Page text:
Roanoke College

Professor Hinlicky reflects on semester in Slovakia

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  • Professor Hinlicky reflects on semester in Slovakia

  • 06/03/09
  • By Dr. Paul R. Hinlicky
    Tise Professor of Lutheran Studies

    From February to early May of this year, nine Roanoke College students joined me for a three-month "pilot" semester abroad based at the Protestant Theological Faculty of Comenius University, Bratislava, Slovakia. The experimental model involved exporting established Roanoke College curricula, employing three Slovak professors as adjunct teachers, and taking maximal advantage of our location (40 miles from Vienna) at the literal crossroads of Europe: here Byzantium and the West, Protestant and Catholic, Christian and Muslim have met one another, and in the short course of 70 years Slovaks have experienced democracy, fascism, bolshevism, and now again democracy. What a living museum!

    I taught at this institution for six years in the 1990s, filling a hole in staffing created by the 40-plus years of communist strangulation policy toward the churches. In the 10 years since coming to Roanoke College, I have often wondered how I might fruitfully link the two institutions. On a May term expedition there in 2008, the new Slovak Dean, Ondrej Prostrednik, asked me about bringing American students to Bratislava. Encouraged by his words, I sought and acquired the permission of our faculty to take students there for a semester. And so, on February 7 (our RC calendar adjusted to coordinate with theirs), we flew to Vienna into the midst of a real, central European winter!

    I could not have been blessed with a better group of students, who were each academically serious, personally cordial, good team-players and wide-eyed at what they were seeing and experiencing. I understand one of them chronicled our adventures on Facebook and titled the student band, Hinlicky's Heroes. I was flattered, but the allusion to Hogan's Heroes does not imply that our facility was a POW camp or that Dean Prostrednik is a Colonel Klink! On the contrary, we were treated as honored guests in a state of the art facility. The food was delicious. And the expert attendance and accompaniment of Ms. Teodora Kosturkova, the Chief Administrative Officer of the school, in all our ventures made our three months a pleasure and a joy.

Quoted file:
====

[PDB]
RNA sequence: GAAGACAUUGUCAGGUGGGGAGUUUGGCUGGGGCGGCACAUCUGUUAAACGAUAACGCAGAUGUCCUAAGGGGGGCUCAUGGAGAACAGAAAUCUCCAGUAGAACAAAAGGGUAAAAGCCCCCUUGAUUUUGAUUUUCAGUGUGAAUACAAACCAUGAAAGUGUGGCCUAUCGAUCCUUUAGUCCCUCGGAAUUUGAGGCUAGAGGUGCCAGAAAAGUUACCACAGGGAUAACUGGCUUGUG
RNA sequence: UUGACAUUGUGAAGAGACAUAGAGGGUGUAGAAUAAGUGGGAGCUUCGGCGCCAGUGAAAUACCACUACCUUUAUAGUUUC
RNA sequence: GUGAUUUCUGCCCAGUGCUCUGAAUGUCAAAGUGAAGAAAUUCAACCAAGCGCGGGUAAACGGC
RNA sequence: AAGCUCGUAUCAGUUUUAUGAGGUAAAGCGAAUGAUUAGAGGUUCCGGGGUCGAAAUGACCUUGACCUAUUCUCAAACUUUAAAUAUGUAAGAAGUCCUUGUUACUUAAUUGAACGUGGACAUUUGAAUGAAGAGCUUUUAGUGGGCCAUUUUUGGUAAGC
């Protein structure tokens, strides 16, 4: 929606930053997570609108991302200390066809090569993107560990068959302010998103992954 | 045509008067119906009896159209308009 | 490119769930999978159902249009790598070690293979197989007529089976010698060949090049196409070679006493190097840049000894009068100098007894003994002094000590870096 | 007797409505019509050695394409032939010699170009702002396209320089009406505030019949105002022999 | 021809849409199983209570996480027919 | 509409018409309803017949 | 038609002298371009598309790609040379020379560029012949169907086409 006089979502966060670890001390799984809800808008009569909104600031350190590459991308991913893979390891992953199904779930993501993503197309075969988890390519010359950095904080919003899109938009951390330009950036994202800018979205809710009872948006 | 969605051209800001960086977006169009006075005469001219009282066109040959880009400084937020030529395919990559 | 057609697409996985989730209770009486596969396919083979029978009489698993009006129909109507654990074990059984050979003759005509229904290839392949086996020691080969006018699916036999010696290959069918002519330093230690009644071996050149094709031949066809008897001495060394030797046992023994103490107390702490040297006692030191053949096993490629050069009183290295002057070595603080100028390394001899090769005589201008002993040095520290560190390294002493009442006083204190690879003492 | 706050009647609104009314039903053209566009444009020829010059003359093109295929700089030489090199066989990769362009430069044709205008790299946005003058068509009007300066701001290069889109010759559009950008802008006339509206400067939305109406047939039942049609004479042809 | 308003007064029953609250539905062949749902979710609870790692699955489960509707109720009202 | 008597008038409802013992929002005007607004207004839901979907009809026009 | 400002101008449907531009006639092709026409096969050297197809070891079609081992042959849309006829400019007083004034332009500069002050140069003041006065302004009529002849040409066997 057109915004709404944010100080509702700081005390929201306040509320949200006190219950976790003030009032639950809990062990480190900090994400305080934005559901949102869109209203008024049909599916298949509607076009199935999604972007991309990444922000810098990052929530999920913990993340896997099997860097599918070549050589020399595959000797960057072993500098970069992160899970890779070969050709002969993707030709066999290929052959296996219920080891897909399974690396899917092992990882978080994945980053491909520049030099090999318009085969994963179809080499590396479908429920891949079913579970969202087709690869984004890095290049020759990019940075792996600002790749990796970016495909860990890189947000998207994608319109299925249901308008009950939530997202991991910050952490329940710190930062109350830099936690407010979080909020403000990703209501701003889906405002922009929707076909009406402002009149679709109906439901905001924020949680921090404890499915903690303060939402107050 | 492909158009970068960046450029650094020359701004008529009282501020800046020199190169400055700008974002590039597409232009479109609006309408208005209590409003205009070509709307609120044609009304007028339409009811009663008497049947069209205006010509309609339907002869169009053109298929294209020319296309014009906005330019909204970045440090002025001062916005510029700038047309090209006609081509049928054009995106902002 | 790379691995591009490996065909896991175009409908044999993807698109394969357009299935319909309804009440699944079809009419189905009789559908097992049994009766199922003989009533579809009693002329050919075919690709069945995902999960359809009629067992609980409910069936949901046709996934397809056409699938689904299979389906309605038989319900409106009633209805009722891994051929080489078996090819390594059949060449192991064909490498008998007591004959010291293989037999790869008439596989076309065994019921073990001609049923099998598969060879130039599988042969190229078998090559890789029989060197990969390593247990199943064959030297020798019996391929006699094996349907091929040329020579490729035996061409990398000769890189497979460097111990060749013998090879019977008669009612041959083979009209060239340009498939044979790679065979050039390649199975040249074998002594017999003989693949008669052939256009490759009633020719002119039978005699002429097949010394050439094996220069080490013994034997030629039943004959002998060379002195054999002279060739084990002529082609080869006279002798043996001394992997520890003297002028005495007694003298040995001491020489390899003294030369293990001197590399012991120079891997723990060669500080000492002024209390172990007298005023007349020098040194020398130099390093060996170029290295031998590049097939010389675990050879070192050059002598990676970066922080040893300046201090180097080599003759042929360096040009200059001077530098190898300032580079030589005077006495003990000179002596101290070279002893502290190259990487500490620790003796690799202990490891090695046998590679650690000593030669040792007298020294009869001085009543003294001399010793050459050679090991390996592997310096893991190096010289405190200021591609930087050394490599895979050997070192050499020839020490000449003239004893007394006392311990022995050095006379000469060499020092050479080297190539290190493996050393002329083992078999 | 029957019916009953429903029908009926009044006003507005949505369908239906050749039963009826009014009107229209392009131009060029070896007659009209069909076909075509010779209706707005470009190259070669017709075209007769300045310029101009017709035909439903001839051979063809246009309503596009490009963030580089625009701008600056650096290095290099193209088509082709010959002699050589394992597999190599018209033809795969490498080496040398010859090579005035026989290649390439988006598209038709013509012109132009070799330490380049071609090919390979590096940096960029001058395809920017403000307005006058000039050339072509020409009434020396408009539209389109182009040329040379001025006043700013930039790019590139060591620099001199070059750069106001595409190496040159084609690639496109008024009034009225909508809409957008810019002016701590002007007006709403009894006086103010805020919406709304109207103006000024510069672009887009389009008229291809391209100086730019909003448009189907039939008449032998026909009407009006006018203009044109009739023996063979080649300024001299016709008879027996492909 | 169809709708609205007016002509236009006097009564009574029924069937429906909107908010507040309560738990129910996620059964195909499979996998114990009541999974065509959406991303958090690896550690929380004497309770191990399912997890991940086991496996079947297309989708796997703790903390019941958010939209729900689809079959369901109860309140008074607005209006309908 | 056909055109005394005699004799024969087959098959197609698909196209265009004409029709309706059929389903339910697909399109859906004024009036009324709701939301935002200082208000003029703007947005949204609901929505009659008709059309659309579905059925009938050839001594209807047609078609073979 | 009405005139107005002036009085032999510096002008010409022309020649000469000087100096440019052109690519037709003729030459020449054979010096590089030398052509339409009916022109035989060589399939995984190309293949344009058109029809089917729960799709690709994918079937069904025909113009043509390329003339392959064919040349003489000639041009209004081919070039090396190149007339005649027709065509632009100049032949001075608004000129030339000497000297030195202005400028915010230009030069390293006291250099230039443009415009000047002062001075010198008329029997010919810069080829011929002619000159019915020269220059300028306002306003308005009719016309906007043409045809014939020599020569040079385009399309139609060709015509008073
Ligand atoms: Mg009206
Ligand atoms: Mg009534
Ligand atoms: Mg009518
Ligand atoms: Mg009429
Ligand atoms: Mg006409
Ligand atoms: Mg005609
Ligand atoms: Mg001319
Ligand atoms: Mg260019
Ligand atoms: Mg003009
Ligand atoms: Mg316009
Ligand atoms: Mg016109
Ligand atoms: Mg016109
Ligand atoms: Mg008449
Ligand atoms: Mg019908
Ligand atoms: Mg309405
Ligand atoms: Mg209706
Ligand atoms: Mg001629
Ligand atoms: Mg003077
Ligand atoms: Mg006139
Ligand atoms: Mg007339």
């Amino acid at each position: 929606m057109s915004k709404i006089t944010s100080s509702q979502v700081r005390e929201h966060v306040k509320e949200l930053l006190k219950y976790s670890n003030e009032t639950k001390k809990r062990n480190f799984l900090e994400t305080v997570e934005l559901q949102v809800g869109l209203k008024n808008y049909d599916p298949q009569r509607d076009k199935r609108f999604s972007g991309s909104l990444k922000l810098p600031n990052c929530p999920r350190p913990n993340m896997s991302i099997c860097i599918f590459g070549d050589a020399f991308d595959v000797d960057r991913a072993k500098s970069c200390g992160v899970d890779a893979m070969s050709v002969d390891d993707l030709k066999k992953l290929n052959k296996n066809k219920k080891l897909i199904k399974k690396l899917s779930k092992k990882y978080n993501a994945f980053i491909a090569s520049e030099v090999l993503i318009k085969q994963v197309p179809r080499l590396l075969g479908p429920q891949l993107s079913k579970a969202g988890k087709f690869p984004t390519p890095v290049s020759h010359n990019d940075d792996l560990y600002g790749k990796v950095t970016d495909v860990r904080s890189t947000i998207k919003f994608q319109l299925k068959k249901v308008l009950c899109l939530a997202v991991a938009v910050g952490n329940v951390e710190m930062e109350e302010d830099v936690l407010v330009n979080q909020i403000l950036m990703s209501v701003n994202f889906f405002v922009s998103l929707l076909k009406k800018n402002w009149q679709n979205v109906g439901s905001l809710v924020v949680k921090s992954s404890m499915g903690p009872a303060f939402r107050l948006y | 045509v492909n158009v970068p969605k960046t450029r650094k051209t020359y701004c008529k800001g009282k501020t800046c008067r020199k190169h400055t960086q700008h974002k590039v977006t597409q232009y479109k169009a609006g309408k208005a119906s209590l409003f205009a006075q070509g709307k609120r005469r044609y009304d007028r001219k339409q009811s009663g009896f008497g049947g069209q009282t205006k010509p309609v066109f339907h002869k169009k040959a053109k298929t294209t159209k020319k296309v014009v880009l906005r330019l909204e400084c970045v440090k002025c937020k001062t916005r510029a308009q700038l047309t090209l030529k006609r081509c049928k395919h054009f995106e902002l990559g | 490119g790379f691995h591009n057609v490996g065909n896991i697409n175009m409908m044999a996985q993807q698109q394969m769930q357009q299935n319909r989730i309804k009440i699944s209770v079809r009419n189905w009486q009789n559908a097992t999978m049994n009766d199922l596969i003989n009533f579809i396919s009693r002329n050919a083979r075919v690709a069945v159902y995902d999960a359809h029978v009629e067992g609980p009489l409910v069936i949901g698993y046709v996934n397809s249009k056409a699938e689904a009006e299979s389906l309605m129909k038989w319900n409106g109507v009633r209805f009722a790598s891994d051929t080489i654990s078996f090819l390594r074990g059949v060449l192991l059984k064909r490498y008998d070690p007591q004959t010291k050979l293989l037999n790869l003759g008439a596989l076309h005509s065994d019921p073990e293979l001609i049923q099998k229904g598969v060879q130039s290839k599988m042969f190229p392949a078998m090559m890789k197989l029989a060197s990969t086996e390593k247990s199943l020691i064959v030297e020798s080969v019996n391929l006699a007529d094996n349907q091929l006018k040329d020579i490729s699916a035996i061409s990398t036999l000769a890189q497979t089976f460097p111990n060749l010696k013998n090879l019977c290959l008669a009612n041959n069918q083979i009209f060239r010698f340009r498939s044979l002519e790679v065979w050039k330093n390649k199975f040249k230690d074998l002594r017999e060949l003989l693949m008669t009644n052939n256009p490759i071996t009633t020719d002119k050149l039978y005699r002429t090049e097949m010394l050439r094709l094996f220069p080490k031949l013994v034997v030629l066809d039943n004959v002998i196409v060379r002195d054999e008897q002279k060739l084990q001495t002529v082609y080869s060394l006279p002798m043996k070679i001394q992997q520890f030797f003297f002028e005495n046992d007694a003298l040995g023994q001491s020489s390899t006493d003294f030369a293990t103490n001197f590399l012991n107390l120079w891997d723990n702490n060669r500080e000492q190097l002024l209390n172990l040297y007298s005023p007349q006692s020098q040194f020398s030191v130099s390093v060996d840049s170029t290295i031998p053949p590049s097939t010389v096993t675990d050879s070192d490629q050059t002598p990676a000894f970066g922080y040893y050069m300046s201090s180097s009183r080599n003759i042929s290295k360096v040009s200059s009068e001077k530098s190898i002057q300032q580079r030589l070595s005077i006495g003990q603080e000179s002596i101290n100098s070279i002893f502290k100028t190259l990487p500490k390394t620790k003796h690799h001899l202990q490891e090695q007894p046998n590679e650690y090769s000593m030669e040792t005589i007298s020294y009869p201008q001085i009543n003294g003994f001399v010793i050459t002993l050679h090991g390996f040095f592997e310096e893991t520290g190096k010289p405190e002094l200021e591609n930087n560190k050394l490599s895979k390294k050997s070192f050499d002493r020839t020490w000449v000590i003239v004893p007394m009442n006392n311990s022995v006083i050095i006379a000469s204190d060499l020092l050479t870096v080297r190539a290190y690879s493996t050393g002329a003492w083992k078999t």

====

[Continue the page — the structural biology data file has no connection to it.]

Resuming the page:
And venture we did: integrating the May term intensive learning travel course that I have taught for a number of years, "Religion, Politics and Violence in Central Europe," into our three months, we made weekend excursions to Budapest, Prague, Wittenberg, Vienna, Krakow, Auschwitz and Wadowice (the birthplace of John Paul II). Back in Bratislava, the students learned a little of the Slovak language and attended the philharmonic (Dvorak -- one hears the Slovak National Orchestra frequently on NPR classical music stations!), the ballet (Nutcracker) and the opera (La Traviata, with that over-the-top death scene in the finale, was enough to win over even skeptical RC students).

    It was academically hard work. I taught three demanding courses: Holocaust, a 200-level course cross-listed History and Religion; Islam in the Eyes of the West, a 400-level Honors course, and for the second semester of 100-level Critical Reading and Writing, a course I am developing for our new Intellectual Inquiry curriculum, Theologians under Hitler. In addition to the Intensive Learning course mentioned above, I also taught 300-level Philosophy of Religion as an independent study with two of our students (working through my forthcoming book, Paths Not Taken: Fates of Theology from Luther through Leibniz), supervised several senior theses, and continued to translate from Martin Luther's Latin with the able assistance of my Undergraduate Research Assistant, RC rising senior Roy McKenzie '10. In addition to this, I was able to translate into English several historical Slovak texts for publication in the USA, including the very significant 1942 denunciation of the Jewish transports to Poland by the Lutheran bishops, which will appear in the autumn issue of the scholarly journal, Lutheran Quarterly.

    On the downside was being separated from my wife of 35 years for so long. Ellen, who works for RC's Resource Development department, was able to break free and join us for ten crucial days when we made back-to-back long-weekend excursions to Budapest, then Prague and Wittenberg. In this truly "intensive" situation, where she played her familiar role from past May terms as "mama bear," aka second supervising adult. That was a big boost halfway through!

    A teacher naturally worries that an opportunity like this could be abused by students more interested in the European party scene than in learning. I was gratified to see this group of students perform far beyond average, not only for me, but for the three Slovak professors. Indeed, in the course on Luther's Theology taught by Dr. Lubomir Batka, where the grade was based on an oral examination at the end of the semester, every student earned an A! Two history majors expressed their astonishment at the massive amount of reading required for Dr. David Daniels' 300-level course on the Habsburg Empire. Almost all the students took Dr. Julius Filo's 200-level Religion and Society course, Church and Civil Society in Slovakia, which was enriched by the presence of many guest lecturers.

    I think it is safe to say that an intellectually as well as culturally significant event took place for nine RC students in the spring semester, 2009! And I am hopeful that what was authorized as a pilot program will become a signature RC study abroad option.

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